MARRIED. HUNDREDS OF GAY AND LESBIAN COUPLES; by San Francisco city officials; after Mayor Gavin Newsom asked the county clerk's office to begin issuing marriage licenses to same-sex couples, in defiance of a California law barring homosexual nuptials; in San Francisco. Among the couples pronounced "spouses for life" were PHYLLIS LYON, 79, and DEL MARTIN, 83, who founded the nation's first lesbian organization 49 years ago. Opponents of the licenses are seeking a restraining order to prevent the city from granting more.
INDICTED. GREG ANDERSON, 37, trainer for San Francisco Giants slugger Barry Bonds; REMI KORCHEMNY, 71, prominent track coach; and JAMES VALENTE, 49, and VICTOR CONTE JR., 53, executives of a nutritional-supplements supplier; on 42 counts, including conspiracy to distribute steroids and money laundering, in what federal prosecutors allege was an elaborate scheme to provide performance-enhancing drugs to professional baseball, football and track-and-field athletes; in San Francisco.
DIED. JASON RAIZE, 28, New York--born stage and television actor best known for his role as the adult Simba in the original Broadway production of The Lion King; a suicide; in Yass, Australia.
DIED. ZELIMKHAN YANDARBIYEV, 51, exiled separatist leader who served as President of Chechnya from 1996 to '97; after a bomb exploded his car as he was driving with his teenage son, who was injured in the blast; in Doha, Qatar. Russia had been working to extradite the Islamic extremist, whom it suspected of having ties to al-Qaeda, for his alleged involvement in the deadly Moscow theater siege in 2002.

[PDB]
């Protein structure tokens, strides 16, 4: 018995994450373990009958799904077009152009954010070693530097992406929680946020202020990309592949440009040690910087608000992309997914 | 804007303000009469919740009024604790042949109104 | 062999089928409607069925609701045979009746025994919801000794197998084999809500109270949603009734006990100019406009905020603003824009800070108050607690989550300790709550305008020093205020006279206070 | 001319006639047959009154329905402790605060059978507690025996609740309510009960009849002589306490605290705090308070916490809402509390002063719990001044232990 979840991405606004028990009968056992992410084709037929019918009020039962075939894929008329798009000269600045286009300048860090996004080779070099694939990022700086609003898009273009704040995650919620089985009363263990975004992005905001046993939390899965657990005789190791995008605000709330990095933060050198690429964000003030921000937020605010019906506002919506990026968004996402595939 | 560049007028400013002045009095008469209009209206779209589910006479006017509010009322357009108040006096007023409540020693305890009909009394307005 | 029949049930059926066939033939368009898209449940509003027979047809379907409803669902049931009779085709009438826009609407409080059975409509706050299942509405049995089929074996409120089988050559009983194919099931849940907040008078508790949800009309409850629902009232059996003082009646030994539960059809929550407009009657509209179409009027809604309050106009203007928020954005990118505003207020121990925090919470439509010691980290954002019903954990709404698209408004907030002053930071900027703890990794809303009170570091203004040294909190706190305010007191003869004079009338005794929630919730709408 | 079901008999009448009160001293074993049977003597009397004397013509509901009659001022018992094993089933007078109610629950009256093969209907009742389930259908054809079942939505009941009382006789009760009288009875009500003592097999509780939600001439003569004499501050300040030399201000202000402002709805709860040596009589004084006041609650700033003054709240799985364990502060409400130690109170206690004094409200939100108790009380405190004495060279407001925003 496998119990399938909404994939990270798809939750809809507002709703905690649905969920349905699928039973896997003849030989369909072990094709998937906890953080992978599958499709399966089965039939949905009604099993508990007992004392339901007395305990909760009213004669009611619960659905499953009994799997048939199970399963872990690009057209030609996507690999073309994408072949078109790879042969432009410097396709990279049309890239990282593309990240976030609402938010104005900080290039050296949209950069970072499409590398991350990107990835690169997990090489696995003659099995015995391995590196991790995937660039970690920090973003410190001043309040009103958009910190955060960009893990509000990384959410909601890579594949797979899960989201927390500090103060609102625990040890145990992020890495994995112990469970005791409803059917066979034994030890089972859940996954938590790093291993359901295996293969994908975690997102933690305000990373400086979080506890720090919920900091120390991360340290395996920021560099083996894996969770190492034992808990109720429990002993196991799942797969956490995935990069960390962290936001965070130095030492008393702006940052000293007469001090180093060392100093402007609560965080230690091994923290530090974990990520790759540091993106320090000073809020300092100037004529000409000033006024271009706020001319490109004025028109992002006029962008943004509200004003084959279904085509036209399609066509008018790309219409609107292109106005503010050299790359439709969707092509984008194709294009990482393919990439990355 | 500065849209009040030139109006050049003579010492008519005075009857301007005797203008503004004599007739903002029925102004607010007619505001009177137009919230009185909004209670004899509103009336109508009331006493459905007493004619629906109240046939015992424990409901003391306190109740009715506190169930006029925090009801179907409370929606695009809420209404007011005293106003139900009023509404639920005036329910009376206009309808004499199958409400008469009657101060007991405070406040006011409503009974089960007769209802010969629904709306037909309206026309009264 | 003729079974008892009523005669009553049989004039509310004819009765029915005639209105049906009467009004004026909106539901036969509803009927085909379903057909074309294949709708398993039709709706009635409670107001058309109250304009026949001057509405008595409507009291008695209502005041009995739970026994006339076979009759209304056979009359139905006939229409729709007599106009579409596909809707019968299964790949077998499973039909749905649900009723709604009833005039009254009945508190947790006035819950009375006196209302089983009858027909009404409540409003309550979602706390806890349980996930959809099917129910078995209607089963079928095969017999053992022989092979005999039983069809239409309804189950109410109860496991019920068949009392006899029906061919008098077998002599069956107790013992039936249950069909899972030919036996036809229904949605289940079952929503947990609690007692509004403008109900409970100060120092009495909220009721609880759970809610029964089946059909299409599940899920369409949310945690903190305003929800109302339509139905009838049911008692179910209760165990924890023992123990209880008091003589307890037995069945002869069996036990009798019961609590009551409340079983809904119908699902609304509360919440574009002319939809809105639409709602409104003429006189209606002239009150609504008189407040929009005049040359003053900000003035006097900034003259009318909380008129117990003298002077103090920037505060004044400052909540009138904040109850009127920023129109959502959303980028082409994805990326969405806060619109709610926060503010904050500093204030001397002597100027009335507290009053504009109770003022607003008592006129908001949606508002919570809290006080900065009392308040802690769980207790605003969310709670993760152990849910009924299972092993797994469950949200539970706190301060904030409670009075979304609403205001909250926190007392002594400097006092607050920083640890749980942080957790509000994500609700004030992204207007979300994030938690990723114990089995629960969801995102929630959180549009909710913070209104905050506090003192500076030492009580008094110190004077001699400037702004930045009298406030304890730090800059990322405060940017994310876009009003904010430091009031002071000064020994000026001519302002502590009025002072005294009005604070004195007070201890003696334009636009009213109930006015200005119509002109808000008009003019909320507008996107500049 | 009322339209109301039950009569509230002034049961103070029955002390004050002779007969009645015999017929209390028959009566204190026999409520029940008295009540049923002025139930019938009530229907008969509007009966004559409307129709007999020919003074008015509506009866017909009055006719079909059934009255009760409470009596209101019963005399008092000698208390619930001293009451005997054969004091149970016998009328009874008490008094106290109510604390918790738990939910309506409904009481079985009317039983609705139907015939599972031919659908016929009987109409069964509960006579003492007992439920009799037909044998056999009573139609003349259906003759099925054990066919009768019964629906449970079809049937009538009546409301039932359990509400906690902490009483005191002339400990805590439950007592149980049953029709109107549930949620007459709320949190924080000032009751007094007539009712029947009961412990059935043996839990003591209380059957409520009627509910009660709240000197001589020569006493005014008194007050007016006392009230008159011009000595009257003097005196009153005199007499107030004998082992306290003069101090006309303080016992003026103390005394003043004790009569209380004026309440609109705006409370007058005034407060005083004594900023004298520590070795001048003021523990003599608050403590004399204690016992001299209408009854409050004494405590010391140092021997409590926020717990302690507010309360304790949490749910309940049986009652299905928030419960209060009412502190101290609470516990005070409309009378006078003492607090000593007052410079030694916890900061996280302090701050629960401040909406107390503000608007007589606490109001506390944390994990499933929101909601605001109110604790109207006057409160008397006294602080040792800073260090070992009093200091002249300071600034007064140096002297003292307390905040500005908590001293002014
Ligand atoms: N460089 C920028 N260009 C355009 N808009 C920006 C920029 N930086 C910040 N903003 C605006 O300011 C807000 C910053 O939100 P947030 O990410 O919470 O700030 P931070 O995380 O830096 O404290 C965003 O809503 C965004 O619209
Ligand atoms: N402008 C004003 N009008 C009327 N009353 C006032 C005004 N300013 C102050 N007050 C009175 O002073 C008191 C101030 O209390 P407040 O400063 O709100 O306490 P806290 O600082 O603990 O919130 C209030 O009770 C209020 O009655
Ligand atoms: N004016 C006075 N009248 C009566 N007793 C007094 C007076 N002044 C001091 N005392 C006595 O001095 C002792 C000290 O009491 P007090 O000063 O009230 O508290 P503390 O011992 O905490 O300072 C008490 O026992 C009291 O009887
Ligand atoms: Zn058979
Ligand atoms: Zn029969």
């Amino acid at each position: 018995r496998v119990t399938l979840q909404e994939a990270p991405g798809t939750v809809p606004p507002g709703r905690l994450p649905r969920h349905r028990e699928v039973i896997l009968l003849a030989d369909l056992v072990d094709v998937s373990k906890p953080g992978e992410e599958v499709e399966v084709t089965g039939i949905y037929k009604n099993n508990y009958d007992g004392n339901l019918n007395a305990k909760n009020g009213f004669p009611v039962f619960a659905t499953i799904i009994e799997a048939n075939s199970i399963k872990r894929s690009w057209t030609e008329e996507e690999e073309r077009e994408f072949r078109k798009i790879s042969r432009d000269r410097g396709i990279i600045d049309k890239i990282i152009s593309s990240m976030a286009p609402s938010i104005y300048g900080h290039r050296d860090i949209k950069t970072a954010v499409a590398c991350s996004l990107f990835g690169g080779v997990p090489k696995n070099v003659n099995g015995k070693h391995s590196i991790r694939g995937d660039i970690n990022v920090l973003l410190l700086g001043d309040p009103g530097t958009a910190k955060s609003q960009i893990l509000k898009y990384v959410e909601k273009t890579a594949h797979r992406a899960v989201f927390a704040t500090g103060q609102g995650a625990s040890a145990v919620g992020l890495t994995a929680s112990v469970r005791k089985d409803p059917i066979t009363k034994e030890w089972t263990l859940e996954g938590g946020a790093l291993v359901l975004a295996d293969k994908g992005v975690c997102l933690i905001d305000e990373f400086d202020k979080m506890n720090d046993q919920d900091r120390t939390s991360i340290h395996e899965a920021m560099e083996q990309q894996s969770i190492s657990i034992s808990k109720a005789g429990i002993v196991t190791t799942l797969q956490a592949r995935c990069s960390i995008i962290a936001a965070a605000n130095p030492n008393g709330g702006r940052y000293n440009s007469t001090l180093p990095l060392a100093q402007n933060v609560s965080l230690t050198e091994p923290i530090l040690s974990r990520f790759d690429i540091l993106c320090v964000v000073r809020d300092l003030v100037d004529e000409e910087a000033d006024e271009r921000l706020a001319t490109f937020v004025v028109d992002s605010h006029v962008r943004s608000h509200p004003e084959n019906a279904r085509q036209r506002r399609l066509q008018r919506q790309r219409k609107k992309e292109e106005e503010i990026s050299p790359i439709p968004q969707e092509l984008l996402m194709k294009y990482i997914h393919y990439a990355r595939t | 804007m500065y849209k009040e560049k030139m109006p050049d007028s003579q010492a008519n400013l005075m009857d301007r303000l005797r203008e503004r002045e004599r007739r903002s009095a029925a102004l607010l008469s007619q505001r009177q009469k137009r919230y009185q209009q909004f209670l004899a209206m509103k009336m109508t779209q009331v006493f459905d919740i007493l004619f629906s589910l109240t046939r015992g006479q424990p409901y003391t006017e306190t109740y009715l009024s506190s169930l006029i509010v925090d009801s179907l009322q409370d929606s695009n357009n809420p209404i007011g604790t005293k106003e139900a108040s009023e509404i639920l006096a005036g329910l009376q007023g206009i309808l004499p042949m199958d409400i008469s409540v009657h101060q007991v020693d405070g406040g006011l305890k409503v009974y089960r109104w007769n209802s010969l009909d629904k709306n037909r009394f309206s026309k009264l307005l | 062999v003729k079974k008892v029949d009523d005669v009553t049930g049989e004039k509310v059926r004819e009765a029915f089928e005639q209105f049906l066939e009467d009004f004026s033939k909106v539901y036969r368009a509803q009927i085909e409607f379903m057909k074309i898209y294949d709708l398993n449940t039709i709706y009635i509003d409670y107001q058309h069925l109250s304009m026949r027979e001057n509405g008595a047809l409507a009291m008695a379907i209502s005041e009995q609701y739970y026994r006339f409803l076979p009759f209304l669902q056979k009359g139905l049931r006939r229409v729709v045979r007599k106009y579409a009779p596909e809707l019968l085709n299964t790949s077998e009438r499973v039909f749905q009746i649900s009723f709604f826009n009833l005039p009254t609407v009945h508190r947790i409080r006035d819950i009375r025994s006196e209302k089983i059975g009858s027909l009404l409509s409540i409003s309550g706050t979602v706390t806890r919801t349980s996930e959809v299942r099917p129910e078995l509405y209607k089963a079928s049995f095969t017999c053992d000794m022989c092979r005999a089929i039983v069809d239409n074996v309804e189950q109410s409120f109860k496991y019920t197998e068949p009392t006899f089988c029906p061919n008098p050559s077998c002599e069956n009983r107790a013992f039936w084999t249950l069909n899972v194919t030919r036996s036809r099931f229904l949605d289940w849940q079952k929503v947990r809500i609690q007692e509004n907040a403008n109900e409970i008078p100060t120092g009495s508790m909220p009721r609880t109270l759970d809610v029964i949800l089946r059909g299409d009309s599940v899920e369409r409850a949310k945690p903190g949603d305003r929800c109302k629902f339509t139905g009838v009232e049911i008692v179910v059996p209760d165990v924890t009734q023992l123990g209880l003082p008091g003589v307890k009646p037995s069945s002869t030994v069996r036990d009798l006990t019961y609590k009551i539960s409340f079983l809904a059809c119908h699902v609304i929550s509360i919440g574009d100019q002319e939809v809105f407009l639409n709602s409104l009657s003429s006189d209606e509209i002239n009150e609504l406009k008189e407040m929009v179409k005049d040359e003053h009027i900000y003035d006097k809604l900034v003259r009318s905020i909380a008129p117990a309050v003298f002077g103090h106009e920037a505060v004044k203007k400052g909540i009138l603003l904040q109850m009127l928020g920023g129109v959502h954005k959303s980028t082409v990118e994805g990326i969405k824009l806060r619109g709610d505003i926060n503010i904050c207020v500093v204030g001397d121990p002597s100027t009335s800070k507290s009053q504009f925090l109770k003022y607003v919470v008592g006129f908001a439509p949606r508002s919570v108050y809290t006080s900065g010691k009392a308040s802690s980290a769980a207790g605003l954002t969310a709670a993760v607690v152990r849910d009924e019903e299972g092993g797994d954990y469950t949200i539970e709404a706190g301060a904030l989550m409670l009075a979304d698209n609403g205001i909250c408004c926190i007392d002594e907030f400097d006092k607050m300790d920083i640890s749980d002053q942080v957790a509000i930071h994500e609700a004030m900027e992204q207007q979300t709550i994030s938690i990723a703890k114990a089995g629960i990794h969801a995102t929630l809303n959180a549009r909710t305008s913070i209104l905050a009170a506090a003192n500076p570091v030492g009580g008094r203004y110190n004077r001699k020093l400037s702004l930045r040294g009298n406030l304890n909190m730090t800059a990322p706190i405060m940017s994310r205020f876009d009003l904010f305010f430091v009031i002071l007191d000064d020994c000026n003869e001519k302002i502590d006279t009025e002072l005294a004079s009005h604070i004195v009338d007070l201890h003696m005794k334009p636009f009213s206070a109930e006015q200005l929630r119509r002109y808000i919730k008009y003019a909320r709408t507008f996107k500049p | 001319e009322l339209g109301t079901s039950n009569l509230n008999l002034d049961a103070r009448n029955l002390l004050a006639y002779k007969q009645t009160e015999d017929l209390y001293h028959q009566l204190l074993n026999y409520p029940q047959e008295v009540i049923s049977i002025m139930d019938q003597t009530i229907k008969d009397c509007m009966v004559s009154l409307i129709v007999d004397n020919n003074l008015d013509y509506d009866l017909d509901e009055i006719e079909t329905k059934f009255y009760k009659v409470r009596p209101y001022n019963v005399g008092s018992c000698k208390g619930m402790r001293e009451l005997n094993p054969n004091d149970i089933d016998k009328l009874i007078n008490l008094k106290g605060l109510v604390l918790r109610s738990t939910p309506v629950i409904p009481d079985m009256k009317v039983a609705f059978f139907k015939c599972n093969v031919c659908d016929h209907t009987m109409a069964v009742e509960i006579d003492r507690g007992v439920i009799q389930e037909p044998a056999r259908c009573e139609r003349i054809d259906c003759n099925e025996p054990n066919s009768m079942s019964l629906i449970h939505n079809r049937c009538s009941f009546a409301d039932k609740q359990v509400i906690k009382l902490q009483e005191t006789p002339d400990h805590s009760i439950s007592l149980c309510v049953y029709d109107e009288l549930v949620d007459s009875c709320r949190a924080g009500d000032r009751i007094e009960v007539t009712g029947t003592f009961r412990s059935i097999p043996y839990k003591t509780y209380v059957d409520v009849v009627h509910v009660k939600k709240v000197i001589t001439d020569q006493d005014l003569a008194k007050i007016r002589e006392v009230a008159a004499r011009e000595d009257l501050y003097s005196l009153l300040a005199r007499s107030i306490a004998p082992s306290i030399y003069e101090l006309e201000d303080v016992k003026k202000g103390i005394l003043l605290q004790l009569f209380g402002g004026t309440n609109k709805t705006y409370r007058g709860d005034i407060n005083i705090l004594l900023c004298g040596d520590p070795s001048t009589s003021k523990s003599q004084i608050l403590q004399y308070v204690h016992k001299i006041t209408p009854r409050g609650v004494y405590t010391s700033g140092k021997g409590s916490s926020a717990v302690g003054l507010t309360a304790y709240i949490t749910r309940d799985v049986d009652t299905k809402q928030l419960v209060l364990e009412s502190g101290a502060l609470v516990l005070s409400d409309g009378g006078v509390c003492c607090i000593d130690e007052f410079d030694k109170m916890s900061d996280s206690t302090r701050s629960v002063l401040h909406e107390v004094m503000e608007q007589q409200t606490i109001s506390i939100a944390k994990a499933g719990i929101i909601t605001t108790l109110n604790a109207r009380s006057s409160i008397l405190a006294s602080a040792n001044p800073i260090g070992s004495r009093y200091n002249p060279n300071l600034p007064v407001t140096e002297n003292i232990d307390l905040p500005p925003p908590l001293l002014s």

DIED. JOHN STEPHEN, 69, Glasgow-born clothing designer known as "the King of Carnaby Street" in Swinging '60s London; in London. His hip-hugging pants and velvet jackets challenged the postwar uniform of white shirts and gray flannel suits and became the threads of choice for the Beatles, the Rolling Stones and the Who. Stephen--a classic dresser himself--opened his first Carnaby Street shop, at No. 5, in 1957, and by the mid-'60s, his mod designs were being sold across the U.S.
DIED. RYSZARD KUKLINSKI, 73, Polish army colonel who was one of the CIA's most valuable spies during the cold war; after a stroke; in Tampa, Fla. He fought for his native country against the Nazis in World War II but became disenchanted in 1968 when he witnessed the Poles preparing to invade Czechoslovakia. From 1972 to '81, he provided some 35,000 pages of documents to the CIA, intelligence that an agency analyst said "virtually defined our knowledge" of the Warsaw Pact, and may have helped prevent a Soviet invasion of Poland.
DIED. JULIUS SCHWARTZ, 88, an early promoter of the science-fiction genre, who went on to revive the American comic-book industry after World War II; in Mineola, N.Y. As a science-fiction literary agent in the 1940s, he sold an unknown Ray Bradbury's first stories. Later, as an editor at DC Comics, he revived such superheroes as the Flash and Green Lantern, and in the 1970s updated Superman, giving his alter ego, Clark Kent, a new job--as a TV reporter.